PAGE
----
hide You are viewing an archived web page, collected at the request of University of Alberta using Archive-It. This page was captured on 16:43:30 Dec 08, 2010, and is part of the HCF Alberta Online Encyclopedia collection. The information on this web page may be out of date. See All versions of this archived page. Loading media information

a b c d e f g h i j k l m n o p q r s t u v w x y z

Mennonite, Settlement

The Mennonite presence in Alberta was established in the period after World
War I, related to revolution and upheaval in Russia. The Mennonites were only allowed to immigrate into Canada after meeting many stipulations. As pacificists, they had to agree that they would accept forms of military service. As well, the costs associated with reestablishing their settlments would be privately funded.

Of these early Mennonite immigrants, few came to Alberta. The ones that did arrive here, however, were known as "Russlanders." Although the cost of reestablishing communities their Mennonites was an economic burden, the Canadian Pacific Railway was offering land for sale at reasonable prices in an effort to populate areas near the railroads.

The Mennonites settled generally within southern Alberta, in communities such as Brooks and Duchess, although some Mennonite families settled in central Albertan communities. In Alberta, Mennonite settlers did not form the communal communities they did elsewhere. Nevertheless, the new Mennonite Albertans quickly established themselves.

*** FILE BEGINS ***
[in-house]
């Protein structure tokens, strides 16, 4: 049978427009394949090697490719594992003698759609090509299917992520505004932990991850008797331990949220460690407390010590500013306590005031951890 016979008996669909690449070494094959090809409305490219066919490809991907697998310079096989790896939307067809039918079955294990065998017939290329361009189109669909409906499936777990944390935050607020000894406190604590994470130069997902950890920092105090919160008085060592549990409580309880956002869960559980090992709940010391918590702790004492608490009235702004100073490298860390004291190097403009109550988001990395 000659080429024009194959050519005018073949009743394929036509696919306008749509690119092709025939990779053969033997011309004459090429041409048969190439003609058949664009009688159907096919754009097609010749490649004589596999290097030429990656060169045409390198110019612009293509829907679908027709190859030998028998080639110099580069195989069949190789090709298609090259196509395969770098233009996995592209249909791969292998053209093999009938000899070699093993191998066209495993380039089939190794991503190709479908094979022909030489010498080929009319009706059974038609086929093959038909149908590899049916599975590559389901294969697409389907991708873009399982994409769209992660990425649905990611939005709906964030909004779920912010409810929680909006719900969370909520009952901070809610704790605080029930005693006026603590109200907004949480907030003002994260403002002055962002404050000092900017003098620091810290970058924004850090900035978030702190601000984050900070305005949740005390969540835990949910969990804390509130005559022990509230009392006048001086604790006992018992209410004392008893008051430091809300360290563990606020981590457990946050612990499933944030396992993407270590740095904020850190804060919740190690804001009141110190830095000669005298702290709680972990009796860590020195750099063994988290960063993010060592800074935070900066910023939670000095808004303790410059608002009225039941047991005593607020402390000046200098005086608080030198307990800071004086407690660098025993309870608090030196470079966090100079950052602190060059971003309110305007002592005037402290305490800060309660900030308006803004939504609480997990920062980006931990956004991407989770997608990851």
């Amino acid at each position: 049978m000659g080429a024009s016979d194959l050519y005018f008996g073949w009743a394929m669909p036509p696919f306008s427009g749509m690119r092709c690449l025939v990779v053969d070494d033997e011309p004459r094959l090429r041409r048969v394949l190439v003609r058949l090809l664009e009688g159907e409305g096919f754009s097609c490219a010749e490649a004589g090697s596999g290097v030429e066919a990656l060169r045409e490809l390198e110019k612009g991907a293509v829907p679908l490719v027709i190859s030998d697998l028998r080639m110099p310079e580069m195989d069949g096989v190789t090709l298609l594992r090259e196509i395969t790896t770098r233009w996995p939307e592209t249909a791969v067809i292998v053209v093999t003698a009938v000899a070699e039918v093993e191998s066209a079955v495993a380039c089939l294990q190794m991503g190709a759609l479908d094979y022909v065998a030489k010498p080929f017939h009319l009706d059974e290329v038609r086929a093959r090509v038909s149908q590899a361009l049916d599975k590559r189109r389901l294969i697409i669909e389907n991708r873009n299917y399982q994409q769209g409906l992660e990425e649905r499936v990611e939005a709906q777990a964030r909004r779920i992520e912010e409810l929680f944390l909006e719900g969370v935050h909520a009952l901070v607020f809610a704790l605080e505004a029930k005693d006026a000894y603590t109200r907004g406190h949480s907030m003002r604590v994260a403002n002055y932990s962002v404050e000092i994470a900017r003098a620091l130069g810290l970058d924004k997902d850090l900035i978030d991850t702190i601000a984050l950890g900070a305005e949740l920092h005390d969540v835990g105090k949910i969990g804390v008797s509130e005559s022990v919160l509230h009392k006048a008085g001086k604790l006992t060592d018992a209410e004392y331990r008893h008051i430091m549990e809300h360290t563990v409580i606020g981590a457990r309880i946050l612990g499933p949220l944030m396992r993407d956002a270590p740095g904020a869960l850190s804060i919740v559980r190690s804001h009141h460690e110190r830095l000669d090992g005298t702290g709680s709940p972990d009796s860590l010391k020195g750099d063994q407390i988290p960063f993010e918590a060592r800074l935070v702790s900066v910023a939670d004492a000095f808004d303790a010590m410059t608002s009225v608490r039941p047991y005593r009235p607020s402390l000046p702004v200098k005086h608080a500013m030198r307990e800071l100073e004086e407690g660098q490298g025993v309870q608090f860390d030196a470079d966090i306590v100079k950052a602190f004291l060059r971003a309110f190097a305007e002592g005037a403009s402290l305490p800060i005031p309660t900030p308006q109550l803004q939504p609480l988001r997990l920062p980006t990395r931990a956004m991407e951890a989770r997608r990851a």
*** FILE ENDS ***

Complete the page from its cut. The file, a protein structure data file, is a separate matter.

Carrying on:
As circumstances in Russia deteriorated, it became increasingly difficult for other Mennonites to immigrate and join their families and coreligionists. By 1927, Mennonite immigration to Alberta came to a standstill. As Adolf Hitler rose to power, the struggle of the Russian Mennonites were, to a large extent, unheeded. As well, the prevailing prejudices of the day made Mennonite immigration into Alberta unwelcome.

Many factors fueled the hostility toward Mennonites including their use of the German language and a small minority of Mennonites who had sympathy for the Nazi cause. About half of the Mennonites in Canada who were eligible to fight in the war did so. Mennonites who registered as conscientious objectors were usually sent to work in national parks. Some Mennonites in Canada were sent to prison and harshly treated.

In the aftermath of World War II, many Russian Mennonites were displaced. During this time, Canada allowed immigration of a Mennonites, or those who would serve as labourers in lumber camps or as farm workers on sugar beet farms.

Berlin Creamery

Berlin Creamery

Coming to Canada

Coming to Canada

Download Player

European Persecution

Moving West with the CPR and Liberalization